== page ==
American Eskimo Dog
American Eskimo Dog Temperament
The American Eskimo Dog is happy, alert, and friendly and likes to keep busy. Owners will often get more than one so each dog has company. Providing a constant source of activity and entertainment is important as boredom can be an issue.
American Eskimo Dogs (also known as Eskies) are canines who have a lot to say. If this active breed is not busy barking, yowling, or mumbling, they like to keep their mouths busy by chewing. Having a ready supply of their favorite chews and toys will help save furniture and shoes.
As the American Eskimo Dog gets older, the breed will generally favor being cuddled and petted more than spending time playing. Overall, Eskies are good with cats, other canines, and children. That said, it is important that no dog be left unattended when small children are present.
This stunning canine has a foxlike face, pointed ears, a tail that arches over their back, and an abundant white coat. Like the Poodle, American Eskimo Dogs come in three different sizes: Standard, Miniature, and Toy.
American Eskimo Dog Size
The American Kennel Club officially recognized American Eskimo Dogs as a breed since 1985. In terms of height and weight, these are the breed expectations:
- Toys: 9 to 12 inches tall and around 10 pounds
- Miniatures: 12 to 15 inches tall and roughly 20 pounds
- Standards: 15 to 19 inches tall and approximately 30 pounds
In general, the average size of a litter is five American Eskimo Dog puppies. The American Eskimo Dog lifespan is typically 13 to15 years.
American Eskimo Dogs have fluffy white or biscuit double coats that consist of a long outer coat and a shorter, denser undercoat. Due to the oily nature of their skin, their coat is remarkably easy to keep clean as dirt does not tend to stick to it. However, these canines constantly shed. Eskies are not hypoallergenic and will not be a suitable pet for anyone that has an allergy to dander.
History of the American Eskimo Dog
The American Eskimo Dog is not actually from America or the Arctic regions. This gorgeous breed originated in Germany and are descendants of the German Spitz, a breed that was once commonly used to guard and herd livestock.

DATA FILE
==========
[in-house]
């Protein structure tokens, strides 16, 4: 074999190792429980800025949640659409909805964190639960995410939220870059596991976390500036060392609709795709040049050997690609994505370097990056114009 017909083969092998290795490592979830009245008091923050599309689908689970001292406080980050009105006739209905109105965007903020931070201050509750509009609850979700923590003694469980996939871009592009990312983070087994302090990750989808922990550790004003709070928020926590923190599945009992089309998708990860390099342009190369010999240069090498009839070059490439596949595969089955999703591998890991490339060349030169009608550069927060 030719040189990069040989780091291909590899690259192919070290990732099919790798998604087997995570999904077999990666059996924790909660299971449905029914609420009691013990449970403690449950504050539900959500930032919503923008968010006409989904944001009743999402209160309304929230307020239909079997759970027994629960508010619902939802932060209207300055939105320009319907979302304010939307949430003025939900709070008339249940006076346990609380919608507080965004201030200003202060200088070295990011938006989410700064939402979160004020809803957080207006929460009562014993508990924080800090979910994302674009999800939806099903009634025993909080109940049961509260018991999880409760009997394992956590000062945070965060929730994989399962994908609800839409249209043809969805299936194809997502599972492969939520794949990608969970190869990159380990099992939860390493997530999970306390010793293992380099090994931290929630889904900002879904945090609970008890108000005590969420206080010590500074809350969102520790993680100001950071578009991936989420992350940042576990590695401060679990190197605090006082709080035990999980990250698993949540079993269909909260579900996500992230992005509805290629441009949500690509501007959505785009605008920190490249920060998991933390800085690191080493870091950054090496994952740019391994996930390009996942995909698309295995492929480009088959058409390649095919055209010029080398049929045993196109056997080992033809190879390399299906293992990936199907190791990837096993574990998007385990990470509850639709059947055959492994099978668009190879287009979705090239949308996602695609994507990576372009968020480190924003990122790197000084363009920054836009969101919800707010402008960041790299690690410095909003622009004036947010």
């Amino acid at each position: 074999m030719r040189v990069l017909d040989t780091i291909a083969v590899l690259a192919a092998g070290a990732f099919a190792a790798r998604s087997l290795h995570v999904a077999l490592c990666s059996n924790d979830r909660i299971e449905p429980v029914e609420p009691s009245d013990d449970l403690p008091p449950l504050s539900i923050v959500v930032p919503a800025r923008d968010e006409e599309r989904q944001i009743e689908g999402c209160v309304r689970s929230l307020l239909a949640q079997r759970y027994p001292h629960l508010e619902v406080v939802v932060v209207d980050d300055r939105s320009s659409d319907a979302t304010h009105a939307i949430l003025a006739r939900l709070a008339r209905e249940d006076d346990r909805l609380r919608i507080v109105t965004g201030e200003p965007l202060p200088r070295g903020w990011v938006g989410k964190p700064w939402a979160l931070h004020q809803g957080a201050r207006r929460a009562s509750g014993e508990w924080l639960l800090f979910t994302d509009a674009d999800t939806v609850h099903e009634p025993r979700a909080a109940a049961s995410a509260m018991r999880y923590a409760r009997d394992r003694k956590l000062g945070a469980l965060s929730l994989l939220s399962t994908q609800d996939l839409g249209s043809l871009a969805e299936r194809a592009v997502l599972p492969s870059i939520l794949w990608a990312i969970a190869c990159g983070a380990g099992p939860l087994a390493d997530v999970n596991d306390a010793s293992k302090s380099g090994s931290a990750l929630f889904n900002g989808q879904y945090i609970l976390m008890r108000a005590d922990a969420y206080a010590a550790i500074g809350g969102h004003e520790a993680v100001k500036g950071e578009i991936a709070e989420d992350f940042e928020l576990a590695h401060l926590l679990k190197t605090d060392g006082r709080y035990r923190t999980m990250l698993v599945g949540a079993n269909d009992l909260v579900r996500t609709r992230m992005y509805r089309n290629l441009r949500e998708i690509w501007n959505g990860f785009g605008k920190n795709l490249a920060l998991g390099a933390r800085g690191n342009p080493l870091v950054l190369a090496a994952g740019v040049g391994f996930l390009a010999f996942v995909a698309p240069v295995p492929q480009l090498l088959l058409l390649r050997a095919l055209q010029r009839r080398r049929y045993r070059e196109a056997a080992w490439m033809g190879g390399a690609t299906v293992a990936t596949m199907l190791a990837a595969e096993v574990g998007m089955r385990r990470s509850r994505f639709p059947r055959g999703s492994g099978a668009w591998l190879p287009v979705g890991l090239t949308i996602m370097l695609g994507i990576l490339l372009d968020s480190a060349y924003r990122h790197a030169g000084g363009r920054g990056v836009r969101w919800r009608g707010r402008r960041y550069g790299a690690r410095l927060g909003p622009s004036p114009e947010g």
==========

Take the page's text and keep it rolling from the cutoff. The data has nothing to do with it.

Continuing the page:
Around the turn of the last century, German immigrants moved to the United States, particularly in New York. They brought the German Spitz with them. As a result of anti-German sentiment around World War I, the name of the breed was changed to American Eskimo Dog.
Following World War I, the breed found popularity performing in the circus. Known for their agility, the famous Barnum and Bailey Circus even featured an Eskie that could walk a tightrope. Because these canines were such a hit in the big top, American Eskimo Dog puppies would often be sold after shows.
Many of the American Eskimo Dogs in people’s homes today are directly descended from those original circus performers. These days, the breed is widely regarded as a companion dog.
American Eskimo Dog vs Samoyed
Although the American Eskimo Dog and the Samoyed look very similar at first glance, there are a few differences:
- Samoyeds are the larger of the two breeds, which is a nod to their history as a working breed. Eskies are smaller and were primarily farm dogs. The Eskie also comes in three different sizes unlike the Samoyed.
- The Eskie coat only comes in two colors while the Samoyed can come in four.
- The Samoyed is ranked 59th out of 193 in breed popularity while the Eskie ranks 122nd.